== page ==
It makes us anxious and it’s addictive

In laboratory settings, researchers have found that subjects asked to multitask show higher levels of stress hormones.  A survey of managers conducted by Reuters revealed that two-thirds of respondents believed that information overload had lessened job satisfaction and damaged their personal relationships. One-third even thought it had damaged their health. Nonetheless, evidence is emerging that humans can become quite addicted to multitasking. Edward Hallowell and John Ratey from Harvard, for instance, have written about people for whom feeling connected provides something like a “dopamine squirt”—the neural effects follow the same pathways used by addictive drugs. This effect is familiar too: who hasn’t struggled against the urge to check the smart phone when it vibrates, even when we’re in the middle of doing something else?

Tune into next post to read the final installment of our mini information overload series.

All my best,

James E

Information overload? (1 of 3)

The other day a friend of mine, Steve MacAlpine, who is a digital guru (check out his blog stevemacalpine.com) sent me a fabulous article which appeared in the highly regarded McKinsey Quarterly in January 2011 titled Recovering from Information overload by Derek Dean & Caroline Webb. It is definitely worth a read! Given the prevalence of the problem of information overload and being always “connected” professionals – accountants, lawyers, management consultants, architects, engineers and others need to be aware of the dangers of being continually “on” Although the article, given its McKinsey genesis, speaks mostly about CEO’s and other senior executives – the important lessons contained within need to be learned and heeded by all.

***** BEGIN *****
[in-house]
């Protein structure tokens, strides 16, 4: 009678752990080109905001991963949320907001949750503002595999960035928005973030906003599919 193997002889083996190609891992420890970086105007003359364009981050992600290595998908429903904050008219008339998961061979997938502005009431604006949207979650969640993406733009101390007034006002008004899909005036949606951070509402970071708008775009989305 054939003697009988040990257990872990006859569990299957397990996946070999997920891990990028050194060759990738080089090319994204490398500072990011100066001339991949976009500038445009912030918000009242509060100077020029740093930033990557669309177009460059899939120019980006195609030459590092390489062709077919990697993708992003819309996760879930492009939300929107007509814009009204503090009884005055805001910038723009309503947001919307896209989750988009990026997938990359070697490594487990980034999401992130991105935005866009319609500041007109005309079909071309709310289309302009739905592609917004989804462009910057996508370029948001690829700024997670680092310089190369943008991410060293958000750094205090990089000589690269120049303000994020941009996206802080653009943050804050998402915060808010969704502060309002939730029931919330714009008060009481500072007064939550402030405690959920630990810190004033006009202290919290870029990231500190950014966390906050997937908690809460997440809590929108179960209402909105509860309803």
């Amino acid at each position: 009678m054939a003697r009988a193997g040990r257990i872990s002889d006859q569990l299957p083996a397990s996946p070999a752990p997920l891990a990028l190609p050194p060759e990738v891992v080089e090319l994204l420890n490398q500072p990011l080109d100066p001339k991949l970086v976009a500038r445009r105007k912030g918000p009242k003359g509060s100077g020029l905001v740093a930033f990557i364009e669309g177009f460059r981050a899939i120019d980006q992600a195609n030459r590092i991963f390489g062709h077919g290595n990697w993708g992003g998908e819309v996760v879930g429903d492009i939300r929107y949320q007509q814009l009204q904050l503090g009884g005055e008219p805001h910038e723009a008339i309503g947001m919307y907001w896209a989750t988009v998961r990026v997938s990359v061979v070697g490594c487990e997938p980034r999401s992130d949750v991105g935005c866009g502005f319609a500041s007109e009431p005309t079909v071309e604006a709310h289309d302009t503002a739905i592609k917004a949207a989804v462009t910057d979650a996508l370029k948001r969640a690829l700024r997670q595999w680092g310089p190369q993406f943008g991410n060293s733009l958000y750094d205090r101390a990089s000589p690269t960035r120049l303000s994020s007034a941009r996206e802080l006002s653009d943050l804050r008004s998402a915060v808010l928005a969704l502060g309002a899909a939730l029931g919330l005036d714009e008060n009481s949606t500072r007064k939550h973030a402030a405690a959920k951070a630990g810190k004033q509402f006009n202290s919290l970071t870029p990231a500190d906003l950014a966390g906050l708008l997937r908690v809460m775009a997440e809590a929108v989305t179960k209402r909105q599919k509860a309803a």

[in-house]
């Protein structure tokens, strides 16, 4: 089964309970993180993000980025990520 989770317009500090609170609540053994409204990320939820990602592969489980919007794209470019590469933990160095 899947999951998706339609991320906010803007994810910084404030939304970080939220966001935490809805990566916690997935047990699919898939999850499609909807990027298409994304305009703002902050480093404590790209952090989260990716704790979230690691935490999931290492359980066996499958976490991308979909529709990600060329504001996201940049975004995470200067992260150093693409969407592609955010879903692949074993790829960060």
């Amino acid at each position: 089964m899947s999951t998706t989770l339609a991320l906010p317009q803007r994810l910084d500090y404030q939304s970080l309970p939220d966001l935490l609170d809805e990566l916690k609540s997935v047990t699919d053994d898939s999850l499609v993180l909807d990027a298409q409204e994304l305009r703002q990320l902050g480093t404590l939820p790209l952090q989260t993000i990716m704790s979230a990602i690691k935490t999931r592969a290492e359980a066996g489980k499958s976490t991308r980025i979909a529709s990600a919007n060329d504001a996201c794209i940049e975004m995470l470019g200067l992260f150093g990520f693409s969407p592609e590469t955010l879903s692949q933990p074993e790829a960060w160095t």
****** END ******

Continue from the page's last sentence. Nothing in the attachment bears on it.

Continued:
For all the benefits of the information technology and communications revolution, it has a well-known dark side: information overload and its close cousin, attention fragmentation. These scourges hit CEOs and their colleagues in the C-suite particularly hard because senior executives so badly need uninterrupted time to synthesize information from many different sources, reflect on its implications for the organization, apply judgment, make trade-offs, and arrive at good decisions.

The importance of reserving chunks of time for reflection, and the difficulty of doing so, have been themes in management writing for decades. Look no further than Peter Drucker’s 1967 classic, The Effective Executive, which emphasized that “most of the tasks of the executive require, for minimum effectiveness, a fairly large quantum of time.” Drucker’s solutions for fragmented executives—reserve large blocks of time on your calendar, don’t answer the phone, and return calls in short bursts once or twice a day—sound remarkably like the ones offered up by today’s time- and information-management experts.